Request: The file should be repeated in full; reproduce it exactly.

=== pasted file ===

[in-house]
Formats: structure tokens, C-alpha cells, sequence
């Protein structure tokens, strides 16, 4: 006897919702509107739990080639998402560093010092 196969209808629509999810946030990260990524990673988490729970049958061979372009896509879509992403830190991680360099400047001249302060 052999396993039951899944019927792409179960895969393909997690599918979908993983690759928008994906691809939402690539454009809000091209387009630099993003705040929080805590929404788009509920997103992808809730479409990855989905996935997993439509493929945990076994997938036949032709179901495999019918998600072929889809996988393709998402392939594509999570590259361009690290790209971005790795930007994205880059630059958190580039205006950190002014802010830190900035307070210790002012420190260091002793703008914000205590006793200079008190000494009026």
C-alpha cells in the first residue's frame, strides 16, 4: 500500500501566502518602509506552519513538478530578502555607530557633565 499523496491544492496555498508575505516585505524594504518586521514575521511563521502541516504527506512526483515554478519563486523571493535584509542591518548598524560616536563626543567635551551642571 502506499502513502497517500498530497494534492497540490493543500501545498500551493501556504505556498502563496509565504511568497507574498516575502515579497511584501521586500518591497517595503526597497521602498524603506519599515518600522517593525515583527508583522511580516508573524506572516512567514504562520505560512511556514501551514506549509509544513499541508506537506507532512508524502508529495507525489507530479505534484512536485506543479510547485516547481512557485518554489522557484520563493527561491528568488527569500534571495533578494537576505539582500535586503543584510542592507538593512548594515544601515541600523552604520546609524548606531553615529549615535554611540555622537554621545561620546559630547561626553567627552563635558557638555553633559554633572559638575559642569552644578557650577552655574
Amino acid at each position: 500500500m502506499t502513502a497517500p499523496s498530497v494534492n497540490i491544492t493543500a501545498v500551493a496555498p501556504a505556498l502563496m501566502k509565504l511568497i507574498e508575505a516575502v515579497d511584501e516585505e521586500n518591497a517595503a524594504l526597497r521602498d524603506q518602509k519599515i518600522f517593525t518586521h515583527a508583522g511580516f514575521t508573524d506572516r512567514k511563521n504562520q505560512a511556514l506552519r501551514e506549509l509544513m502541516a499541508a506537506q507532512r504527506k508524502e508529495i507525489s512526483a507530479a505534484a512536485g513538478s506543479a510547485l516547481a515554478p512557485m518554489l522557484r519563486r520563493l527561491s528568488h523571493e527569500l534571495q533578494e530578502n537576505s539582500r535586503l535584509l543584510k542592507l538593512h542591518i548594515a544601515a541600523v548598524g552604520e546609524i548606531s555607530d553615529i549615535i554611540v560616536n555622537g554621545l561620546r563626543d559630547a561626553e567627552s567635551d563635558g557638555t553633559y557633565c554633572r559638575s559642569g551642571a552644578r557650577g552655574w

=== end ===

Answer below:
[in-house]
Formats: structure tokens, C-alpha cells, sequence
């Protein structure tokens, strides 16, 4: 006897919702509107739990080639998402560093010092 196969209808629509999810946030990260990524990673988490729970049958061979372009896509879509992403830190991680360099400047001249302060 052999396993039951899944019927792409179960895969393909997690599918979908993983690759928008994906691809939402690539454009809000091209387009630099993003705040929080805590929404788009509920997103992808809730479409990855989905996935997993439509493929945990076994997938036949032709179901495999019918998600072929889809996988393709998402392939594509999570590259361009690290790209971005790795930007994205880059630059958190580039205006950190002014802010830190900035307070210790002012420190260091002793703008914000205590006793200079008190000494009026």
C-alpha cells in the first residue's frame, strides 16, 4: 500500500501566502518602509506552519513538478530578502555607530557633565 499523496491544492496555498508575505516585505524594504518586521514575521511563521502541516504527506512526483515554478519563486523571493535584509542591518548598524560616536563626543567635551551642571 502506499502513502497517500498530497494534492497540490493543500501545498500551493501556504505556498502563496509565504511568497507574498516575502515579497511584501521586500518591497517595503526597497521602498524603506519599515518600522517593525515583527508583522511580516508573524506572516512567514504562520505560512511556514501551514506549509509544513499541508506537506507532512508524502508529495507525489507530479505534484512536485506543479510547485516547481512557485518554489522557484520563493527561491528568488527569500534571495533578494537576505539582500535586503543584510542592507538593512548594515544601515541600523552604520546609524548606531553615529549615535554611540555622537554621545561620546559630547561626553567627552563635558557638555553633559554633572559638575559642569552644578557650577552655574
Amino acid at each position: 500500500m502506499t502513502a497517500p499523496s498530497v494534492n497540490i491544492t493543500a501545498v500551493a496555498p501556504a505556498l502563496m501566502k509565504l511568497i507574498e508575505a516575502v515579497d511584501e516585505e521586500n518591497a517595503a524594504l526597497r521602498d524603506q518602509k519599515i518600522f517593525t518586521h515583527a508583522g511580516f514575521t508573524d506572516r512567514k511563521n504562520q505560512a511556514l506552519r501551514e506549509l509544513m502541516a499541508a506537506q507532512r504527506k508524502e508529495i507525489s512526483a507530479a505534484a512536485g513538478s506543479a510547485l516547481a515554478p512557485m518554489l522557484r519563486r520563493l527561491s528568488h523571493e527569500l534571495q533578494e530578502n537576505s539582500r535586503l535584509l543584510k542592507l538593512h542591518i548594515a544601515a541600523v548598524g552604520e546609524i548606531s555607530d553615529i549615535i554611540v560616536n555622537g554621545l561620546r563626543d559630547a561626553e567627552s567635551d563635558g557638555t553633559y557633565c554633572r559638575s559642569g551642571a552644578r557650577g552655574w